Enable inclusive, equitable, and high-quality education and promote lifelong learning opportunities for all
The Agenda 2030
The 21st century is characterised by major social, economic and ecological challenges, the so-called Grand Challenges. In addition to political decision-makers, all other parts of society, above all science and education, are called upon to take responsibility and find solutions that contribute to a comprehensive transformation towards a sustainable and liveable future. The prerequisite for this is the joint and active discussion of future issues, which leads to profound changes in people's thinking and actions.
Global environmental change, including the climate crisis and the exploitation or contamination of natural resources, endanger the regeneration and sustainability of the planetary foundations of life. The cause is a wasteful culture of 25 per cent at the expense of 75 per cent of the world's population - and the consequences of global warming will be suffered primarily by those who did not cause it. The unequal distribution of resources in the economy and also of power is not decreasing, neither in a North-South perspective nor within individual countries. On the contrary, it has visibly worsened in recent decades. Migration movements and armed conflicts are logical consequences of these developments.
Education can contribute greatly to developing and supporting societal path changes. In order to achieve this ambitious goal, the classical concept of education, and thus our entire education system, must be oriented towards new goals of sustainable development and redesigned to be fit for the future.
SDG 4 Targets:*
4.1 By 2030, ensure that all girls and boys complete free, equitable and quality primary and secondary education leading to relevant and Goal-4 effective learning outcomes.
4.2 By 2030, ensure that all girls and boys have access to quality early childhood development, care and preprimary education so that they are ready for primary education.
4.3 By 2030, ensure equal access for all women and men to affordable and quality technical, vocational and tertiary education, including university.
4.4 By 2030, substantially increase the number of youth and adults who have relevant skills, including technical and vocational skills, for employment, decent jobs and entrepreneurship.
4.5 By 2030, eliminate gender disparities in education and ensure equal access to all levels of education and vocational training for the vulnerable, including persons with disabilities, indigenous peoples and children in vulnerable situations.
4.6 By 2030, ensure that all youth and a substantial proportion of adults, both men and women, achieve literacy and numeracy.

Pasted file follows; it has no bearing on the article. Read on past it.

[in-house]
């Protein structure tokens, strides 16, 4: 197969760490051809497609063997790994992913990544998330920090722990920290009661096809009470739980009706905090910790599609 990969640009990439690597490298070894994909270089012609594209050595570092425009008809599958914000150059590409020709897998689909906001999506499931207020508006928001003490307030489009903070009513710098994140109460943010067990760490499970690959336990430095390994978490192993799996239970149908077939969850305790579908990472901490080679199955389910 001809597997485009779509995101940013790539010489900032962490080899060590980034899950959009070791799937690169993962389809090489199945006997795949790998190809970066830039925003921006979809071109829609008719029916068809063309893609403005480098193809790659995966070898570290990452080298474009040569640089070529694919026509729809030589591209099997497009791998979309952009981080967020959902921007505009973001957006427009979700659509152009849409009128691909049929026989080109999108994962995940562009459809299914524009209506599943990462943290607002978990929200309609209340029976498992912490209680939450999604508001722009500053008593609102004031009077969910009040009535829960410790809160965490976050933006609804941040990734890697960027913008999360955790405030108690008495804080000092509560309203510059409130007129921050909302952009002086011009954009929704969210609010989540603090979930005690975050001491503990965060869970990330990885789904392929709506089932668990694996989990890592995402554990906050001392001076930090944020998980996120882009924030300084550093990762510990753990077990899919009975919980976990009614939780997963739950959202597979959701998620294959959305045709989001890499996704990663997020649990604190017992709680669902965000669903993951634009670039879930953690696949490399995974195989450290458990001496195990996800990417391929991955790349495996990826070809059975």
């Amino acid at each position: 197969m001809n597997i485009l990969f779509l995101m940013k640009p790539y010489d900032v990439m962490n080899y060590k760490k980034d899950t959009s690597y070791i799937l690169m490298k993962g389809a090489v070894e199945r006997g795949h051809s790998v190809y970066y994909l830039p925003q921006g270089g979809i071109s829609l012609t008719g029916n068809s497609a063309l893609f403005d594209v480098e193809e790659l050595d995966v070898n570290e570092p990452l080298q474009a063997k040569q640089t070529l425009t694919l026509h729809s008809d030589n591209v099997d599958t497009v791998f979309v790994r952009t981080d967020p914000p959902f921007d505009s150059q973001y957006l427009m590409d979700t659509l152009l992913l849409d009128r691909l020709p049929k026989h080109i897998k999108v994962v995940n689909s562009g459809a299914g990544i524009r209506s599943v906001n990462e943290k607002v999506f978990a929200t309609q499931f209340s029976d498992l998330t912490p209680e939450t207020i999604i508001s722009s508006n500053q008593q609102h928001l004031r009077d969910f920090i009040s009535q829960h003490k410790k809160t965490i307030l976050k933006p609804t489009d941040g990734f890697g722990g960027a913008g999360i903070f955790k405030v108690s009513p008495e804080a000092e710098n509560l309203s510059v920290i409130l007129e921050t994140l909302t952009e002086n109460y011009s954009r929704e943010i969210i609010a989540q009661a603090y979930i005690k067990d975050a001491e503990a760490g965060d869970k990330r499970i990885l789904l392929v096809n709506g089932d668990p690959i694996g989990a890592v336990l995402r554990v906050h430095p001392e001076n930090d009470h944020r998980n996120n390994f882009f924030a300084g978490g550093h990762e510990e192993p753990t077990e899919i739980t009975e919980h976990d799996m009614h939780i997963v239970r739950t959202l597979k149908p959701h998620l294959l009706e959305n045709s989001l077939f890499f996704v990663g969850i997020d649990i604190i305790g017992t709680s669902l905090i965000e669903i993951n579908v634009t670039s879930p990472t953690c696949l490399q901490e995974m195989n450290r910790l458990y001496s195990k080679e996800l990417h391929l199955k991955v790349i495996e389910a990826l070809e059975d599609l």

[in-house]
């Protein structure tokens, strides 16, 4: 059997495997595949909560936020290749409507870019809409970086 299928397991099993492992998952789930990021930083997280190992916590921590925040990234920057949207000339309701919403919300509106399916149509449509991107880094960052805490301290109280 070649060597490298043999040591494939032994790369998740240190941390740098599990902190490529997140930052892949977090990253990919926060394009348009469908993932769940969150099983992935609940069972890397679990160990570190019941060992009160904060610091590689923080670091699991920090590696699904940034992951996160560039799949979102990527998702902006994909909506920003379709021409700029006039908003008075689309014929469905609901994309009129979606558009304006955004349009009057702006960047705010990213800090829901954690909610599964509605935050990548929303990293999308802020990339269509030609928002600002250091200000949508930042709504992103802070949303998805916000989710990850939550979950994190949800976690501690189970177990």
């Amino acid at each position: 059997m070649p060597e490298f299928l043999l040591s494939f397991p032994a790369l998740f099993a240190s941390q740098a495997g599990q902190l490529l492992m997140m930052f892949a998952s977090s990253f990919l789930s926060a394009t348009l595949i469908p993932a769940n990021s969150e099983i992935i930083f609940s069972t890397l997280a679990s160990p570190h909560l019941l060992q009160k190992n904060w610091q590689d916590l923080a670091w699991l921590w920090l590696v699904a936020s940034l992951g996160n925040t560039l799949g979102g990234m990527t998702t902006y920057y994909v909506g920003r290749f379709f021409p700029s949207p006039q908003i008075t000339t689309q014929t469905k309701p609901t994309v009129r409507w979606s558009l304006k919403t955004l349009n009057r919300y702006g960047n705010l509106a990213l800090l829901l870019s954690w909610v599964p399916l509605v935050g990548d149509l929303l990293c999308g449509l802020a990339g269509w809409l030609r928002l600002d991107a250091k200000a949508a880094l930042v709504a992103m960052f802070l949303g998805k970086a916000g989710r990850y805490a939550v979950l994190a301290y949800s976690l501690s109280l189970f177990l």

4.7 By 2030, ensure that all learners acquire the knowledge and skills needed to promote sustainable development, including, among others, through education for sustainable development and sustainable lifestyles, human rights, gender equality, promotion of a culture of peace and non-violence, global citizenship and appreciation of cultural diversity and of culture’s contribution to sustainable development.
4.a Build and upgrade education facilities that are child, disability and gender sensitive and provide safe, nonviolent, inclusive and effective learning environments for all.
4.b By 2020, substantially expand globally the number of scholarships available to developing countries, in particular least developed countries, small island developing States and African countries, for enrolment in higher education, including vocational training and information and communications technology, technical, engineering and scientific programmes, in developed countries and other developing countries.
4.c By 2030, substantially increase the supply of qualified teachers, including through international cooperation for teacher training in developing countries, especially least developed countries and small island developing states.
*The targets in italics will be scientifically examined by the UniNEtZ and options to fulfill this target by 2030 will be developed. Target 4.2 will not be considered, as the UniNEtZ has no expertise in this area.
The targets are processed by the following universities and partners:
Alpen-Adria-University Klagenfurt, Danube University Krems, forum n (students), Hochschulbildung Global, Land Niederösterreich, Leopold-Franzens University Innsbruck, Medical University Graz, University of Music and Performing Arts Vienna, Österreichischer Austauschdienst, University of Applied Arts Vienna, University of Natural Resources and Life Sciences Vienna
Situation in Austria
Recent reports show the positive developments of Quality Education in Austria in recent years. There is no doubt that positive trends in the Austrian education landscape are to be welcomed. However, it must be noted that there is still considerable potential for development in many areas, which will be briefly outlined below:
- Education experts agree that sustainable, transformative education is particularly relevant for Austria and that there is a great need to catch up in this respect.
- As the National Education Report 2018 states, equal opportunities and participatory justice in Austria are anything but assured. The Austrian educational landscape is characterised by high educational disparities.
- In international comparison, Austria has a relatively high degree of social reproduction of educational inequalities.
- In general, Austria is still found to have inadequate scientific monitoring of educational processes and educational cooperation of all kinds.
- Target 4b and 4c provide for the expansion of international cooperation and support for developing countries in the field of education. There is an urgent need for action at the Austrian level in both areas.